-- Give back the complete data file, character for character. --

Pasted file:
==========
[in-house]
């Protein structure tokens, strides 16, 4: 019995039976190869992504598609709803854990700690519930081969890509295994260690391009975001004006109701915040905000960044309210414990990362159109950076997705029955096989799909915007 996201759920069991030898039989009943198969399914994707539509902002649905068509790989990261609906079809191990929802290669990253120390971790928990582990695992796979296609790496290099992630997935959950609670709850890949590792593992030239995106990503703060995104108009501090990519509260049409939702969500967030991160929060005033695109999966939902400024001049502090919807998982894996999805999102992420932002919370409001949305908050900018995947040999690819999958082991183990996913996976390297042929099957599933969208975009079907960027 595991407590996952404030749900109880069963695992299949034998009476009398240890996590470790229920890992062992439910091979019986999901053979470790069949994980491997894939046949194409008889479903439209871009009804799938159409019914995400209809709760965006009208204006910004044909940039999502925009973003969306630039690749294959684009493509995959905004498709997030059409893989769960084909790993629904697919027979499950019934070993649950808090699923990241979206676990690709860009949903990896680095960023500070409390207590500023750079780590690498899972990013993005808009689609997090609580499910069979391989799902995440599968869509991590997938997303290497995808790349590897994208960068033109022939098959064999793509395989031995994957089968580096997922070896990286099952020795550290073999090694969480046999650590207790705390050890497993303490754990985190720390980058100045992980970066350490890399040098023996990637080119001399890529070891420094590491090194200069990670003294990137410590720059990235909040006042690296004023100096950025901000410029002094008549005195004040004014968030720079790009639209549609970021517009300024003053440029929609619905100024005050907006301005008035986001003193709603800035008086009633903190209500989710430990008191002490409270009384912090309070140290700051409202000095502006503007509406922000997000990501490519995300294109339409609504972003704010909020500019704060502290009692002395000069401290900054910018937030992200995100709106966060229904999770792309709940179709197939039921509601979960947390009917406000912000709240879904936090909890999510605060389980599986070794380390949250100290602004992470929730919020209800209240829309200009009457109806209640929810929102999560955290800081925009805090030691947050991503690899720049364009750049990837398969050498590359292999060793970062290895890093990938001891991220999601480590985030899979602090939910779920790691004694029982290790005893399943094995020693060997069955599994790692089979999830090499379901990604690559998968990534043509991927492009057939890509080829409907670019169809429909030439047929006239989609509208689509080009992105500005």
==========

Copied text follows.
[in-house]
């Protein structure tokens, strides 16, 4: 019995039976190869992504598609709803854990700690519930081969890509295994260690391009975001004006109701915040905000960044309210414990990362159109950076997705029955096989799909915007 996201759920069991030898039989009943198969399914994707539509902002649905068509790989990261609906079809191990929802290669990253120390971790928990582990695992796979296609790496290099992630997935959950609670709850890949590792593992030239995106990503703060995104108009501090990519509260049409939702969500967030991160929060005033695109999966939902400024001049502090919807998982894996999805999102992420932002919370409001949305908050900018995947040999690819999958082991183990996913996976390297042929099957599933969208975009079907960027 595991407590996952404030749900109880069963695992299949034998009476009398240890996590470790229920890992062992439910091979019986999901053979470790069949994980491997894939046949194409008889479903439209871009009804799938159409019914995400209809709760965006009208204006910004044909940039999502925009973003969306630039690749294959684009493509995959905004498709997030059409893989769960084909790993629904697919027979499950019934070993649950808090699923990241979206676990690709860009949903990896680095960023500070409390207590500023750079780590690498899972990013993005808009689609997090609580499910069979391989799902995440599968869509991590997938997303290497995808790349590897994208960068033109022939098959064999793509395989031995994957089968580096997922070896990286099952020795550290073999090694969480046999650590207790705390050890497993303490754990985190720390980058100045992980970066350490890399040098023996990637080119001399890529070891420094590491090194200069990670003294990137410590720059990235909040006042690296004023100096950025901000410029002094008549005195004040004014968030720079790009639209549609970021517009300024003053440029929609619905100024005050907006301005008035986001003193709603800035008086009633903190209500989710430990008191002490409270009384912090309070140290700051409202000095502006503007509406922000997000990501490519995300294109339409609504972003704010909020500019704060502290009692002395000069401290900054910018937030992200995100709106966060229904999770792309709940179709197939039921509601979960947390009917406000912000709240879904936090909890999510605060389980599986070794380390949250100290602004992470929730919020209800209240829309200009009457109806209640929810929102999560955290800081925009805090030691947050991503690899720049364009750049990837398969050498590359292999060793970062290895890093990938001891991220999601480590985030899979602090939910779920790691004694029982290790005893399943094995020693060997069955599994790692089979999830090499379901990604690559998968990534043509991927492009057939890509080829409907670019169809429909030439047929006239989609509208689509080009992105500005």